Lok Sabha Elections 2019: It's time for BJP to tread carefully
Do the Assembly poll victories suggest that the Congress will dislodge the BJP from the Centre?
- Total Shares
As this column goes to press, the results in the major states of the Indian heartland or the Hindi belt are yet to be declared, but the leads and trends are unmistakable. The Congress has swept Chhattisgarh, ahead in some 63 of the 90 seats, well past the 46 required to form the government.
Raman Singh, despite his popularity and relatively clean image, could not counteract the strong anti-incumbency against him and his party. Ironically, more than half the exit polls showed BJP ahead in this state. Rajasthan, as expected, is going the Congress way, with the ruling BJP led by Vasundhara Raje, trailing by some 30 seats. What is more, the Congress, leading in 101 of the 199 seats contested, seems to have crossed the half-way mark.
The most important takeaway from the polls results has been that the Congress is very much in the race in 2019. (Photo: PTI)
As for Madhya Pradesh, which the BJP was expected to retain, it’s such a close call that it’s not yet clear who will form the government. Retaining power in Madhya Pradesh, which sends 29 members to the Lok Sabha, would have been the much-needed face-saver for the BJP.
However, it looks like it will be denied even this. Mizoram, where the Mizo National Front, winning 26 of the 39 seats, has dislodged the Congress, and the BJP is opening its account with one seat. In Telangana, India’s youngest state, KCR is king. Kalvakuntla Chandrashekar Rao is all set win 88 of the 119 seats, a dramatic victory for his Telangana Rashtra Samiti (TRS), improving its own 2014 tally of 63 with an additional 25 seats.
While some exit polls had predicted a clean sweep for the Congress in Rajasthan, Madhya Pradesh, and Chhattisgarh, what has happened is possibly beyond its, or the BJP’s, expectations. The latter, reportedly, had conducted its own exit polls, predicting for itself a smallish lead as well as a shot at forming the government in all the three states.
This has been comprehensively belied by the actual results: the Congress has triumphed while the BJP has failed to retain power in these states. The real question is whether these elections are the semi-finals for the Lok Sabha elections next year. Do these victories suggest that the Congress will rout or at least dislodge the BJP from the Centre?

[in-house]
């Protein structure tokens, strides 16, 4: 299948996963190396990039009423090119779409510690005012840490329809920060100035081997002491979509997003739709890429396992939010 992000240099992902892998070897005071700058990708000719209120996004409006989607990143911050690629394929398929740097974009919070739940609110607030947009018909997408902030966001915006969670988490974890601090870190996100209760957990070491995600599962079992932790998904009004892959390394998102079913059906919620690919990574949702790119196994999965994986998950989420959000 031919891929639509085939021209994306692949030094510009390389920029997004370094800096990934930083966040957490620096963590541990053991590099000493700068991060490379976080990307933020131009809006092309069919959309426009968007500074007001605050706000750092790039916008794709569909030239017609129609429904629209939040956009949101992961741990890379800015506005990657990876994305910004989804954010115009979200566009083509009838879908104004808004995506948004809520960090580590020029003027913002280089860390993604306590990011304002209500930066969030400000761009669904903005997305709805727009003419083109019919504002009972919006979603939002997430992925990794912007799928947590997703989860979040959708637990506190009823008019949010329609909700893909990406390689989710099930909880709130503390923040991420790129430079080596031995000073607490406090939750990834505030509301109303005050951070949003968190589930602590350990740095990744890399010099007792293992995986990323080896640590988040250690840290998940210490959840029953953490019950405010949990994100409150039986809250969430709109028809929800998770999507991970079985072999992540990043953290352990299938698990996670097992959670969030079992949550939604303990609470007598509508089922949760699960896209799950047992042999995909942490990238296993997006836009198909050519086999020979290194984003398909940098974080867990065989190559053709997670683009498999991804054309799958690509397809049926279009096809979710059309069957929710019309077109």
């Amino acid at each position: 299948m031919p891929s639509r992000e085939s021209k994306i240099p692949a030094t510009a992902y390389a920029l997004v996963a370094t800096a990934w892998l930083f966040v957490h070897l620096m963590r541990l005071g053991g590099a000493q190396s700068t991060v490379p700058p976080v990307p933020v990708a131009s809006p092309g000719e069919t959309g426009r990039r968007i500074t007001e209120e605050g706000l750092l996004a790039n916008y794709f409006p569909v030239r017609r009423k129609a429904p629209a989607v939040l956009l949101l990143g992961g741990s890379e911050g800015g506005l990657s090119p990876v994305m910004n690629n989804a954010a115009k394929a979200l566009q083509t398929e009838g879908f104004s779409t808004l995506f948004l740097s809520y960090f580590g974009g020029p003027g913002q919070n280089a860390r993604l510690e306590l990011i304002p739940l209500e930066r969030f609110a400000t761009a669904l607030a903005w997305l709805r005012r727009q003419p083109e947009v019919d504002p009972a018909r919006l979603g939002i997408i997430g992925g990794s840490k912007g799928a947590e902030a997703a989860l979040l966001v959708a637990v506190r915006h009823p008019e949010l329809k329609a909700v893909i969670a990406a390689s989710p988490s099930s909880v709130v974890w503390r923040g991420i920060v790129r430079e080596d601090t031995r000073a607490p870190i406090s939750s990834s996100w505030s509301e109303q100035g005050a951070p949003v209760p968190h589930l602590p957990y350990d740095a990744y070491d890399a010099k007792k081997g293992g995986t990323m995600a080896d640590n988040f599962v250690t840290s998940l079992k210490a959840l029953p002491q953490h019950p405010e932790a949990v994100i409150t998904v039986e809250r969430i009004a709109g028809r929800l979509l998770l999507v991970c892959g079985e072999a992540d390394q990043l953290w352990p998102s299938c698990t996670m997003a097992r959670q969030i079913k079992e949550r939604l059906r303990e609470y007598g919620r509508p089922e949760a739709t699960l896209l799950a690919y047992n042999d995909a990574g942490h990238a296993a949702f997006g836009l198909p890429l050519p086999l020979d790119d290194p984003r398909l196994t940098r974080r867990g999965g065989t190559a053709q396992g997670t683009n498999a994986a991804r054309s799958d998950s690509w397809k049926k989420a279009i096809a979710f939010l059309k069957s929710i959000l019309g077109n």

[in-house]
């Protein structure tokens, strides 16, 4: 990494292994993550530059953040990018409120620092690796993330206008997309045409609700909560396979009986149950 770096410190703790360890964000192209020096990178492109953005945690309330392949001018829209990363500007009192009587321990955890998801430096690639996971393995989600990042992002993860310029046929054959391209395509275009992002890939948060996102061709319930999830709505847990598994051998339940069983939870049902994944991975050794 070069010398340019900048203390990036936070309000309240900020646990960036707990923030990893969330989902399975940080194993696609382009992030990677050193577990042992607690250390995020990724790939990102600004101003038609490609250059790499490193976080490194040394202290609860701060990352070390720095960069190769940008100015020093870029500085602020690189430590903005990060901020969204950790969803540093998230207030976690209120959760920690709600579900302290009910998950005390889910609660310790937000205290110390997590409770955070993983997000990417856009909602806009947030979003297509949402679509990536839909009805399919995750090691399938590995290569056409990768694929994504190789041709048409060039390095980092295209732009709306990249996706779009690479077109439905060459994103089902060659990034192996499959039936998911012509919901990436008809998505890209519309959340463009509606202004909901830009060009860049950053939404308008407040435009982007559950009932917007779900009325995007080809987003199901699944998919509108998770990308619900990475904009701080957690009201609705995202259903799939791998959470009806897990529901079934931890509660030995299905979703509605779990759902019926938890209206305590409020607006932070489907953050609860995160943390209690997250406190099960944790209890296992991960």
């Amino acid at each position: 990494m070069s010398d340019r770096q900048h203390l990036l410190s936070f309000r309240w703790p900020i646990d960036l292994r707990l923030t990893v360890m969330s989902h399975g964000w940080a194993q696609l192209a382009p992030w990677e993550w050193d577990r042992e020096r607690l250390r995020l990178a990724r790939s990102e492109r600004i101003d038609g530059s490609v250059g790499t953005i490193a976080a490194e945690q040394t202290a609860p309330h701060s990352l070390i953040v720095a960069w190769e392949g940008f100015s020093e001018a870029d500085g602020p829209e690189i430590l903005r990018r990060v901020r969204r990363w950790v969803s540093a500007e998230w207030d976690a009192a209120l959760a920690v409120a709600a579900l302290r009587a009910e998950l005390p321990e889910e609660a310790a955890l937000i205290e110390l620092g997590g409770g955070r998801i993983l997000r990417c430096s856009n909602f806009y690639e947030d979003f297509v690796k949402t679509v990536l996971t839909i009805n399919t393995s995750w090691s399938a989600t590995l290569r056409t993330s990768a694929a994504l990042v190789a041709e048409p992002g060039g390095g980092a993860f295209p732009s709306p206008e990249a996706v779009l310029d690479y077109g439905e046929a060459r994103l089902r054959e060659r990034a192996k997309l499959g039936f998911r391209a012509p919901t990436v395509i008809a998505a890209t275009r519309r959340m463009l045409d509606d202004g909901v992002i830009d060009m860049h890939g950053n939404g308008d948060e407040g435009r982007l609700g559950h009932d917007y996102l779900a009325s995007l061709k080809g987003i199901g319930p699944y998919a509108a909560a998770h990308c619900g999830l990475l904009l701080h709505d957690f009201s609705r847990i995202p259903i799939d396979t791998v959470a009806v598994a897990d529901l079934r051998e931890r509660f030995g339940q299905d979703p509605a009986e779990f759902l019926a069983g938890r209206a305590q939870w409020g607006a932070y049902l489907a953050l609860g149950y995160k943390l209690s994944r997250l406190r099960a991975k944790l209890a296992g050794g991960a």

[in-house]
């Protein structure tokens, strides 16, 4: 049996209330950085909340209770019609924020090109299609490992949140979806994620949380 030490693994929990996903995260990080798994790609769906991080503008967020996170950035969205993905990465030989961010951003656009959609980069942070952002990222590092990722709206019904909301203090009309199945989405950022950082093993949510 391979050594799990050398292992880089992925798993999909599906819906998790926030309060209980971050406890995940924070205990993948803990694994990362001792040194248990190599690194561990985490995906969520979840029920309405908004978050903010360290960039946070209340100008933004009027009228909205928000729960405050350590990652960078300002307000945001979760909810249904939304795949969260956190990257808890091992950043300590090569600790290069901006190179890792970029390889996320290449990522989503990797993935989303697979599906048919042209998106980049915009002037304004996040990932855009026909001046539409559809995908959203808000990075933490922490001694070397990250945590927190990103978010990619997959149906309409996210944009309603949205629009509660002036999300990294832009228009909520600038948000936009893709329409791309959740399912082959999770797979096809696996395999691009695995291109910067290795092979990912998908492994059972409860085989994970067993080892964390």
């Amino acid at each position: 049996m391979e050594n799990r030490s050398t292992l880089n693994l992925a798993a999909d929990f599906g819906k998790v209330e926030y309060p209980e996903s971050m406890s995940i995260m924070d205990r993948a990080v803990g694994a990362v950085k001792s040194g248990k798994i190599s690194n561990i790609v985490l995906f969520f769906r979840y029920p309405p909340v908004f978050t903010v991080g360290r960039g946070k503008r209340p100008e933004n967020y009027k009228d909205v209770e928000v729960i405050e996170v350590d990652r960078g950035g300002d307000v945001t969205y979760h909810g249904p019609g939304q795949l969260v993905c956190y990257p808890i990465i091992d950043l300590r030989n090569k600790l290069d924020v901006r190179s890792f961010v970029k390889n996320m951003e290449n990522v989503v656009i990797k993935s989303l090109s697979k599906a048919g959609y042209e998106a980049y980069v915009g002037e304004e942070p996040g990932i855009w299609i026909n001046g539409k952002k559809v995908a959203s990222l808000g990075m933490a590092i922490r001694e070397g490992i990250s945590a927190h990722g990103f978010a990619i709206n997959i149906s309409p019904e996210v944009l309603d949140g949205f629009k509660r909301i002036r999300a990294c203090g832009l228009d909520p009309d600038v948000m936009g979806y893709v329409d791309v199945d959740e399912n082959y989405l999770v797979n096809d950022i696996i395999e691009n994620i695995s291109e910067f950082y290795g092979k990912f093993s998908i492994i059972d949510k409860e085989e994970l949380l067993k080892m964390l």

These elections foretell the outcome of the 2019 Lok Sabha polls. That is because state and national elections do not necessarily follow the same trends, nor are they fought on the same issues.
Moreover, the close contests that we’ve just witnessed clearly show the absence of any major wave in favour of either party. What has played out, more likely, is anti-incumbency combined with a certain degree of fatigue for familiar faces.
Even if this does not mean the end of the BJP’s poll prospects, the party has been given a strong wake-up call. They will have to pull something else out of the bag to win big in 2019. What that would be is anyone’s guess. An emotive construction of the Ram Mandir or, possibly, another surgical strike? Both options seem chancy and dangerous.
This won't work over and over again. (Photo: PTI)
The BJP would have to bear a very high price if something went wrong on either front. If Pakistan bests us on the border the image of not just the BJP but of Modi himself would be adversely affected. As to the Ram Mandir, the worst scenario, one that the BJP would like to avoid at all costs, is for the ruling party in Uttar Pradesh to get into a confrontation with Hindu sadhus, sants, mahants, and those demanding the immediate construction of the Ram Mandir.
Going into the 2019 Lok Sabha polls, can BJP’s x-factor, NaMo, make the difference? (Photo: PTI)
The ruling party will have to tread very carefully in the run-up to the 2019 elections. This is where the BJP’s “x-factor,” NaMo, can make all the difference. We know that elections are not won only on the basis of actual deliverables on the ground or even on the basis of good governance or development alone. What is needed is a rallying point, a wave to cement the masses into a cohesive political force that backs one party. What will Modi come up with? The mantra of “saaf niyat, sahi vikas” alone may not suffice.
The most important takeaway has been that the Congress is very much in the political game, as India’s second largest national party, having staged an impressive comeback. What is more, Rahul Gandhi, who completes one year as his party’s president, cannot be written off. These results are the best possible anniversary present that the man the BJP derides as “Pappu” could have received.
The slogan “Congress Mukt Bharat” seems to have lost not only its resonance but also its charm. Whoever thought that the boomerang effect in Indian politics did not cut both ways! It now appears that Rahul, far from being the BJP’s punching bag or liability to the Congress has, at last, fitted into his dynastic shoes.
(Courtesy of Mail Today)